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Diverse hypolithic refuge communities in the McMurdo Dry Valleys

  • Don A. Cowan (a1), Nuraan Khan (a1), Stephen B. Pointing (a2) and S. Craig Cary (a3)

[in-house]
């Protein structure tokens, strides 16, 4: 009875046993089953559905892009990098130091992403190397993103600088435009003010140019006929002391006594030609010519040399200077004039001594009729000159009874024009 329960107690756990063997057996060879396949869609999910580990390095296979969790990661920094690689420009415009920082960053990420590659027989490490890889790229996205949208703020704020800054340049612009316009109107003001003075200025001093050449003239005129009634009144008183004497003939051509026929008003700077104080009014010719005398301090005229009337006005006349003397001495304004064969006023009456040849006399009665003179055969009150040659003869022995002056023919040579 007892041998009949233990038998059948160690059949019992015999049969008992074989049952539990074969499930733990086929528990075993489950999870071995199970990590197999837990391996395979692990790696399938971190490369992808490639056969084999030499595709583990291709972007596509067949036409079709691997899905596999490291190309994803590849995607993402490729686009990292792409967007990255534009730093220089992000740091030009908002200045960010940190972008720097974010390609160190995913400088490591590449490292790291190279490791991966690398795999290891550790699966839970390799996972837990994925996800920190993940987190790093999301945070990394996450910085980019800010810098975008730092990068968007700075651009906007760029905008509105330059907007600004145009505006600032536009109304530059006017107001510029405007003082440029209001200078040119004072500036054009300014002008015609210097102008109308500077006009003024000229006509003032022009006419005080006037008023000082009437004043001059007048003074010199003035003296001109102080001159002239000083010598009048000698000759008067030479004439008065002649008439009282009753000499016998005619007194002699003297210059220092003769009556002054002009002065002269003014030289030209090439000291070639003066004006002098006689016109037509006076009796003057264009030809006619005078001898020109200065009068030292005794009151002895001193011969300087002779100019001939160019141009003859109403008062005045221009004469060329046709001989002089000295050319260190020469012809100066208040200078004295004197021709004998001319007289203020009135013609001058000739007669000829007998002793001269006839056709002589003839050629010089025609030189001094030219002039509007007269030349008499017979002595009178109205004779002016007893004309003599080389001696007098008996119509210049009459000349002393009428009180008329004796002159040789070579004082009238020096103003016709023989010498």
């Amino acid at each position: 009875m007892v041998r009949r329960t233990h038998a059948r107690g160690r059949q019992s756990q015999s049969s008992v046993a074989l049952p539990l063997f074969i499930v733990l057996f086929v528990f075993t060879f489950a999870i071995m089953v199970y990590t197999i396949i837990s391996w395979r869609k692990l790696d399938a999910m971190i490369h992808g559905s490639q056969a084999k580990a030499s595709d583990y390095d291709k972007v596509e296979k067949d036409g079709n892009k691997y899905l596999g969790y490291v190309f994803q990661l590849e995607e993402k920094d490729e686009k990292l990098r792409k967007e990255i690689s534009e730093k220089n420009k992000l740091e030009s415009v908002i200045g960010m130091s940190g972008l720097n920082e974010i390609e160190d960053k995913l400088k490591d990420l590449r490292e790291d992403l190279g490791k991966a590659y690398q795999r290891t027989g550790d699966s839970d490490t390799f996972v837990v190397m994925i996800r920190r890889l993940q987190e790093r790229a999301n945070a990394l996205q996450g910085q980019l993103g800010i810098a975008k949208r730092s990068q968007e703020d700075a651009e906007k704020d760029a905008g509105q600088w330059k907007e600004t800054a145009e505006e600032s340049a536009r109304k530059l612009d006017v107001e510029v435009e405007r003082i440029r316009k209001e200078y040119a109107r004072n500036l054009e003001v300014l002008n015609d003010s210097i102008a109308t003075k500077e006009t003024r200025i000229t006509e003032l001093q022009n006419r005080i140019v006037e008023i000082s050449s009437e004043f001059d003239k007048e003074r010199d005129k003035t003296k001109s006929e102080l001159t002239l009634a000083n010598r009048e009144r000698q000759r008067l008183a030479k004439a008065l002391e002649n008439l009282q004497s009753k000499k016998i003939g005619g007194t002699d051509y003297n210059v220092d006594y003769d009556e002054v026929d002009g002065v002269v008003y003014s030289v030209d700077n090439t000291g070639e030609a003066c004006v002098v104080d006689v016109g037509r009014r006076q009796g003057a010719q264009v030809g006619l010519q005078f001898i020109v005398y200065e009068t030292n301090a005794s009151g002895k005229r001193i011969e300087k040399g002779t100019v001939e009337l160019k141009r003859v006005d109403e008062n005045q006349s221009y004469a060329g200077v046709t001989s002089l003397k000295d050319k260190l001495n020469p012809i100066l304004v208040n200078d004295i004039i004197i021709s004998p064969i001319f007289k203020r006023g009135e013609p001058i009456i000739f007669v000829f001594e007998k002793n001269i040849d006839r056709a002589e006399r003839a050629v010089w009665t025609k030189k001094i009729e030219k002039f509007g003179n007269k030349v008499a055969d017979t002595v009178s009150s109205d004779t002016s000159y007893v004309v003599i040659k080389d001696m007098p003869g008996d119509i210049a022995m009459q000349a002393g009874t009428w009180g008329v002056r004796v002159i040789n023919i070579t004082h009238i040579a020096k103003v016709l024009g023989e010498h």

Hyper-arid deserts present extreme challenges to life. The environmental buffering provided by quartz and other translucent rocks allows hypolithic microbial communities to develop on sub-soil surfaces of such rocks. These refuge communities have been reported, for many locations worldwide, to be predominantly cyanobacterial in nature. Here we report the discovery in Antarctica’s hyper-arid McMurdo Dry Valleys of three clearly distinguishable types of hypolithic community. Based on gross colonization morphology and identification of dominant taxa, we have classified hypolithic communities as Type I (cyanobacterial dominated), Type II (fungal dominated) and Type III (moss dominated). This discovery supports a growing awareness of the high biocomplexity in Antarctic deserts, emphasizes the possible importance of cryptic microbial communities in nutrient cycling and provides evidence for possible successional community processes within a cold arid landscape.


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